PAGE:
Long time LGBT activist Gary Miller is seeking re-election to the Roseville City School District Board, and another LGBT community leader, David Larson, is running to fill an open seat on the same Board. Dmitriy Voloshin, a Russian man with a PhD in education, is running for the Washington Unified School District in West Sacramento. All of the gay men running for school board seats are uniquely qualified and received $1,000 from Stonewall. Quinten received $500 for the Solano Community College Board. Here’s a short profile of each candidate. Stonewall hopes you will consider supporting these gay men and their campaigns. Each of them is in a tight race, where they have a strong chance to win, if they raise enough money and volunteers to get their message out. Gary Miller is a longtime Sacramento LGBTQ activist, who served on the Robla School Board in North Sacramento for almost 20 years, before moving and winning a seat on the Roseville School District Board in 2008. He was re-elected in 2012 and now serves as President. Gary is a member of the Sacramento Quakers, and the Stonewall Democratic Club. He believes, “Education is a lifetime experience.” David Larson owns a State Farm insurance business in Roseville and is well-known for his many years of service to the Sacramento LGBTQ community, most notably as the Founding President of the Sacramento Rainbow Chamber of Commerce. . He has been the Chair of the Roseville Planning Commission and the President of his neighborhood association. David believes, “The decisions made now for our school district will shape and impact our children’s future for decades to come.” Dmitriy Voloshin is the Director of Educational Services at Linden Unified School District in Stockton. He was born in Odessa, Ukraine and came to the United States as a refugee 23 years ago. He moved to West Sacramento after receiving his PhD in Education from UC Santa Cruz in 1999. He was employed with the Washington Unified School District for several years, and is now seeking a seat on the Board. Dmitriy said, “I want to be a strong voice for equity and equality for all students and staff at the Washington Unified School District.” Quinten Voyce is a high school science teacher for Rodriquez High School’s Early College High School Program. He graduated from Solano College before going on to get an undergraduate degree in molecular biology and a master’s degree in education from the University of California in Davis. He lives in Solano County. Quinten says, I’ve got great friends in Sacramento, but my roots are here in Solano County. I want to make sure the next generation always has access to quality, affordable, community college education, just the same way I did.”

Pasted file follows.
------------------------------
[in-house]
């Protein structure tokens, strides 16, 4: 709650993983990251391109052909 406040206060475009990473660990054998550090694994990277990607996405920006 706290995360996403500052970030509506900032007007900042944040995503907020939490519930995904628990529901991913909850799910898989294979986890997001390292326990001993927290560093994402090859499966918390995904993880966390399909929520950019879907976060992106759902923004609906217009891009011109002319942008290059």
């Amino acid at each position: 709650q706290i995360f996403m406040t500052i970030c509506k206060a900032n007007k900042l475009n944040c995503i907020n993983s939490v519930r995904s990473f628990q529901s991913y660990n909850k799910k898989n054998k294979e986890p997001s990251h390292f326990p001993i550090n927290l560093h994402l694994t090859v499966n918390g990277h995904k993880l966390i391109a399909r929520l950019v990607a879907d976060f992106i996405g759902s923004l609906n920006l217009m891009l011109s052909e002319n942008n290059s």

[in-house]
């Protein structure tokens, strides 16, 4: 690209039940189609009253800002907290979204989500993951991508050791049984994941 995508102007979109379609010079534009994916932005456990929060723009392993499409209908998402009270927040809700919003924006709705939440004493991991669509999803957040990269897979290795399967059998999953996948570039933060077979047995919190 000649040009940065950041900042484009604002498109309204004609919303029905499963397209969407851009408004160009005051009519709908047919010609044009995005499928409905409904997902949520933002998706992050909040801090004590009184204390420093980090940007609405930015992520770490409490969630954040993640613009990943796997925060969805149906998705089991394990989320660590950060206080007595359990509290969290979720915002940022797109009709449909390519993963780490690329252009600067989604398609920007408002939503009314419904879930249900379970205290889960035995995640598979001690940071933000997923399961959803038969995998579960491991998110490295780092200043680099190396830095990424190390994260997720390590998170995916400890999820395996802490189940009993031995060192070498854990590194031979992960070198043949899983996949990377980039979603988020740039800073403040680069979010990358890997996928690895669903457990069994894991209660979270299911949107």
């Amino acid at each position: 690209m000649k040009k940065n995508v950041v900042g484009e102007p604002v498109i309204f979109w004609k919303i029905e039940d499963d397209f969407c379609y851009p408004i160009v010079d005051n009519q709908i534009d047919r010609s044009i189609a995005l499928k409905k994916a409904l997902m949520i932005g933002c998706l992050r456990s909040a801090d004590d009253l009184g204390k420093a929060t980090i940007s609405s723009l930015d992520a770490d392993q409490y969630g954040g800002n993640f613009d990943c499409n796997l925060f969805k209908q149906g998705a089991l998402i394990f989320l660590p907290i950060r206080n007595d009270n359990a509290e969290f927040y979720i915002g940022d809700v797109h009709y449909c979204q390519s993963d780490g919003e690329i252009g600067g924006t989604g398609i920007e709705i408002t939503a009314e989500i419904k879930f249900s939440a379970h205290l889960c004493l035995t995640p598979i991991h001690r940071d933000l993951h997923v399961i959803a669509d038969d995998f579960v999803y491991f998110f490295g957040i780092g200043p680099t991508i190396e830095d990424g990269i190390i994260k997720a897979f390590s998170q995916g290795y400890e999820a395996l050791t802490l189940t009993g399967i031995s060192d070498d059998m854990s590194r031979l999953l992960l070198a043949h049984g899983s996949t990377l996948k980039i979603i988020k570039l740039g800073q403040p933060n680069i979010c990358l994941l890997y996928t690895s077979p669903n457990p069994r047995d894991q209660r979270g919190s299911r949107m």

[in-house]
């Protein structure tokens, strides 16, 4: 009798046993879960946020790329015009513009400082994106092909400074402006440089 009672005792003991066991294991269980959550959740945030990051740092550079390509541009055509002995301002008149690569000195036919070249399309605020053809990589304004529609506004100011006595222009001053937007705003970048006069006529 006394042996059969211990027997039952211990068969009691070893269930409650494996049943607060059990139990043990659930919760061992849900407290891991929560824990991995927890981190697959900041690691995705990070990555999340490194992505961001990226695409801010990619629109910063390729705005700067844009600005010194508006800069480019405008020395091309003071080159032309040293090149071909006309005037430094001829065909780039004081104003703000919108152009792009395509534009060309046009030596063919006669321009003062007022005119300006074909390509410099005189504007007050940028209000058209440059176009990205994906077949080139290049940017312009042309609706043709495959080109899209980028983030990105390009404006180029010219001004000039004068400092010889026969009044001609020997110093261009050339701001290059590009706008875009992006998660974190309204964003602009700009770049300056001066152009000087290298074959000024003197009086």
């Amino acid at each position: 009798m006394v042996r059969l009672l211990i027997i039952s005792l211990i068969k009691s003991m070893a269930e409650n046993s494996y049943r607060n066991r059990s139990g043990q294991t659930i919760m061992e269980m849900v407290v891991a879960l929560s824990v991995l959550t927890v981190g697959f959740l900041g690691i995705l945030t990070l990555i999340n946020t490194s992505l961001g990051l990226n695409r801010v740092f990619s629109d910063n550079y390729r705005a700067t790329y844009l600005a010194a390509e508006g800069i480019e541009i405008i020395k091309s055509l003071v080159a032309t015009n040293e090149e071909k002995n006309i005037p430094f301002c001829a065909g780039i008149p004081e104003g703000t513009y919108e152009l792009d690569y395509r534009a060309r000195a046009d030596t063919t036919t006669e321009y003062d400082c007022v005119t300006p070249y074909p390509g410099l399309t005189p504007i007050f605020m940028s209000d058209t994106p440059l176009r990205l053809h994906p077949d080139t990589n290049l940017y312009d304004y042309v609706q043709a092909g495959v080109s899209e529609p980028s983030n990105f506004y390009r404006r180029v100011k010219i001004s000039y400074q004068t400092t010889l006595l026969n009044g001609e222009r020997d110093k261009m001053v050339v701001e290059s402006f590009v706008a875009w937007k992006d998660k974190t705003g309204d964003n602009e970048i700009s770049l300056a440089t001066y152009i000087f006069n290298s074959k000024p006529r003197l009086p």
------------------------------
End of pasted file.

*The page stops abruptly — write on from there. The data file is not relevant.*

By: Kathleen Montgomery, Contributor My heart was racing. My son was dying and I couldn’t get to him. I woke up in a cold sweat from a nightmare in which my son had been murdered. As I caught my breath and cleared my head, I breathed a sigh of relief knowing that “it was only a bad dream." But it seemed so real. Then I was shocked wide awake with the realization that 49 mothers on the other side of the country were living my worst fear. It seems that I had fallen asleep several hours earlier watching the news. As I slept, the horror of the Orlando massacre unfolded and the CNN reporter’s narrative entered my subconscious and created the context of my nightmare. It was real. It just wasn’t my son. But it could have been. I wanted so badly to put my arms around my child and hold him close. It doesn’t matter that he’s 39 years old. He’s still my baby. As he lives in England, the best I could do was call him. It took some time, but I finally caught him midmorning at his job as Fundraising Director at Positive East - an organization similar to CARES here in Sacramento. He and his co-workers had already heard about Orlando and they were discussing additional security measures they might want to take for their participation in the up-coming London Pride celebration. We commiserated and preached to the proverbial choir. Before we hung up, I made him promise me that he would be extra careful. It’s a mother’s job to worry about her kids. When they are little, our concerns focus on skinned knees from playground mishaps and hurt feelings at not being invited to birthday parties. As they grow older, the worry doesn’t go away. It just changes to things like car accidents and “sex, drugs and rock ‘n roll." “Mother-worry” is a universal condition. Mothers of LGBT kids have an additional entry in their catalog of concerns. Gay bashing. I’m exasperated by those who think my son does not have the right to be gay. I’m infuriated by those who think he does not have the right to marry the person he loves, work at the job he enjoys or reside in the home of his choice. I am terrified by those who think Ian does not have the right to live. The tragedy and outrage in Orlando underscores the chilling fact that – regardless of the recent strides for civil rights - the LGBT community continues to be a target of hate. The shocking murder of Matthew Shepard in 1998 placed a spotlight on the horrific magnitude of hatred...